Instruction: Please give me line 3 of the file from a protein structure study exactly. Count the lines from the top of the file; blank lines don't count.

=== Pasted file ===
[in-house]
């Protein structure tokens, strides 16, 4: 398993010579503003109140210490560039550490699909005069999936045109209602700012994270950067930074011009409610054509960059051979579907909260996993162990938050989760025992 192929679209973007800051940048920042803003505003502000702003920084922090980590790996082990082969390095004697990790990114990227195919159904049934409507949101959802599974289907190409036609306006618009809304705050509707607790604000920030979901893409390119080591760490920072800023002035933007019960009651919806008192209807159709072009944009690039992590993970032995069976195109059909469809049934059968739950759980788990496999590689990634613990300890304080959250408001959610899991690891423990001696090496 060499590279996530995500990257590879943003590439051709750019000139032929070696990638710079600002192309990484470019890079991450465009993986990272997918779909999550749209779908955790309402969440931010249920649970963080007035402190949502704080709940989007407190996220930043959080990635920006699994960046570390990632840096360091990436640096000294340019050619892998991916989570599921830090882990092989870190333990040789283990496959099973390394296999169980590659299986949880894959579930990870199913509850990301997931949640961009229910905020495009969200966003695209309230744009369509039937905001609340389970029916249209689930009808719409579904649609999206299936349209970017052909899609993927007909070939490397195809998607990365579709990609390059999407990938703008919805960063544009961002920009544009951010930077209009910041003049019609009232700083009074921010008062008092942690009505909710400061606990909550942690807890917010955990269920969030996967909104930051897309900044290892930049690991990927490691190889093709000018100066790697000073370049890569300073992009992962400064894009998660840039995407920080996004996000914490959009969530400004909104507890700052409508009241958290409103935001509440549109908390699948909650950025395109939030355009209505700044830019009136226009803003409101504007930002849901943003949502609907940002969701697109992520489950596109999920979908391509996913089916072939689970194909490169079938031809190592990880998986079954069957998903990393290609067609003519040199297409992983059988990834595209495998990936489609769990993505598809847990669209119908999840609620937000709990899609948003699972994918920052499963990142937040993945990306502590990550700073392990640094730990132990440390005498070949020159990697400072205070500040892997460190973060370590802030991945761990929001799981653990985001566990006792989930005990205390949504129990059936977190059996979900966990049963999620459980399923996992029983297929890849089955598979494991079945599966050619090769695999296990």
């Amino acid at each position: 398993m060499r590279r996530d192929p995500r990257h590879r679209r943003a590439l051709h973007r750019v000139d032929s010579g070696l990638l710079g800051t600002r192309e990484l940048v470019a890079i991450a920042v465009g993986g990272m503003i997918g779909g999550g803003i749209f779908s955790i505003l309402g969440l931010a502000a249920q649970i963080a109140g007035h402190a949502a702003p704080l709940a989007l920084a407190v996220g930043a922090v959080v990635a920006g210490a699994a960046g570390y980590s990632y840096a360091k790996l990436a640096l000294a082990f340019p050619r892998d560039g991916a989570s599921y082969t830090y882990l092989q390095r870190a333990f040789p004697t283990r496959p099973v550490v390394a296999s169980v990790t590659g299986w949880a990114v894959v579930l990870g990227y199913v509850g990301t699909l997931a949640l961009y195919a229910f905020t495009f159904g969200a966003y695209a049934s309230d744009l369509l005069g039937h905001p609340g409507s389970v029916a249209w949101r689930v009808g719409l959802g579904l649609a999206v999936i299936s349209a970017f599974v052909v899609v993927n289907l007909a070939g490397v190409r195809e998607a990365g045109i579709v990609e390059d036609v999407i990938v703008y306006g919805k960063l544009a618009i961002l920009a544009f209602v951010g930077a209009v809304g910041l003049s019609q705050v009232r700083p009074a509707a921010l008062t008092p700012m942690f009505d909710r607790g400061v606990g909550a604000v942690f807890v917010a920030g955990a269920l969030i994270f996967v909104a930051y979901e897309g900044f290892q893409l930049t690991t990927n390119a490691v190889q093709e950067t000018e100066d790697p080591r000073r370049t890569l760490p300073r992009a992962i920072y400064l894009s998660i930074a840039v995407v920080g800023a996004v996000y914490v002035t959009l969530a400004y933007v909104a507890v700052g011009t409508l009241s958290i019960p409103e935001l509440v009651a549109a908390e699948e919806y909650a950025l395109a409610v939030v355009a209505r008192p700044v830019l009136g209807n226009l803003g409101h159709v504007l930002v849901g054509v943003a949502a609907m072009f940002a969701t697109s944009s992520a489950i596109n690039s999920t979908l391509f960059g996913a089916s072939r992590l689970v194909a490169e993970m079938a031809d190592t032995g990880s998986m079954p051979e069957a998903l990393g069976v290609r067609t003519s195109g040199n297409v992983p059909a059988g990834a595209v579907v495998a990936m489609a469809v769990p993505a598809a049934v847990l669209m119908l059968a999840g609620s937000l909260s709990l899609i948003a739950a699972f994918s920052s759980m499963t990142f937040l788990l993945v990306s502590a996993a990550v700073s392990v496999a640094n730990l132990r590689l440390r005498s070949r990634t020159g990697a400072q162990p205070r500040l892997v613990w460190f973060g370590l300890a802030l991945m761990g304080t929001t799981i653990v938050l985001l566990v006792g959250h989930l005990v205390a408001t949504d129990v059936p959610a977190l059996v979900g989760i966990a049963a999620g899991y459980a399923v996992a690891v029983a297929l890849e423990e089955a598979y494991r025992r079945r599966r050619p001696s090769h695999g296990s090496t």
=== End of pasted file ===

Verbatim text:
């Amino acid at each position: 398993m060499r590279r996530d192929p995500r990257h590879r679209r943003a590439l051709h973007r750019v000139d032929s010579g070696l990638l710079g800051t600002r192309e990484l940048v470019a890079i991450a920042v465009g993986g990272m503003i997918g779909g999550g803003i749209f779908s955790i505003l309402g969440l931010a502000a249920q649970i963080a109140g007035h402190a949502a702003p704080l709940a989007l920084a407190v996220g930043a922090v959080v990635a920006g210490a699994a960046g570390y980590s990632y840096a360091k790996l990436a640096l000294a082990f340019p050619r892998d560039g991916a989570s599921y082969t830090y882990l092989q390095r870190a333990f040789p004697t283990r496959p099973v550490v390394a296999s169980v990790t590659g299986w949880a990114v894959v579930l990870g990227y199913v509850g990301t699909l997931a949640l961009y195919a229910f905020t495009f159904g969200a966003y695209a049934s309230d744009l369509l005069g039937h905001p609340g409507s389970v029916a249209w949101r689930v009808g719409l959802g579904l649609a999206v999936i299936s349209a970017f599974v052909v899609v993927n289907l007909a070939g490397v190409r195809e998607a990365g045109i579709v990609e390059d036609v999407i990938v703008y306006g919805k960063l544009a618009i961002l920009a544009f209602v951010g930077a209009v809304g910041l003049s019609q705050v009232r700083p009074a509707a921010l008062t008092p700012m942690f009505d909710r607790g400061v606990g909550a604000v942690f807890v917010a920030g955990a269920l969030i994270f996967v909104a930051y979901e897309g900044f290892q893409l930049t690991t990927n390119a490691v190889q093709e950067t000018e100066d790697p080591r000073r370049t890569l760490p300073r992009a992962i920072y400064l894009s998660i930074a840039v995407v920080g800023a996004v996000y914490v002035t959009l969530a400004y933007v909104a507890v700052g011009t409508l009241s958290i019960p409103e935001l509440v009651a549109a908390e699948e919806y909650a950025l395109a409610v939030v355009a209505r008192p700044v830019l009136g209807n226009l803003g409101h159709v504007l930002v849901g054509v943003a949502a609907m072009f940002a969701t697109s944009s992520a489950i596109n690039s999920t979908l391509f960059g996913a089916s072939r992590l689970v194909a490169e993970m079938a031809d190592t032995g990880s998986m079954p051979e069957a998903l990393g069976v290609r067609t003519s195109g040199n297409v992983p059909a059988g990834a595209v579907v495998a990936m489609a469809v769990p993505a598809a049934v847990l669209m119908l059968a999840g609620s937000l909260s709990l899609i948003a739950a699972f994918s920052s759980m499963t990142f937040l788990l993945v990306s502590a996993a990550v700073s392990v496999a640094n730990l132990r590689l440390r005498s070949r990634t020159g990697a400072q162990p205070r500040l892997v613990w460190f973060g370590l300890a802030l991945m761990g304080t929001t799981i653990v938050l985001l566990v006792g959250h989930l005990v205390a408001t949504d129990v059936p959610a977190l059996v979900g989760i966990a049963a999620g899991y459980a399923v996992a690891v029983a297929l890849e423990e089955a598979y494991r025992r079945r599966r050619p001696s090769h695999g296990s090496t």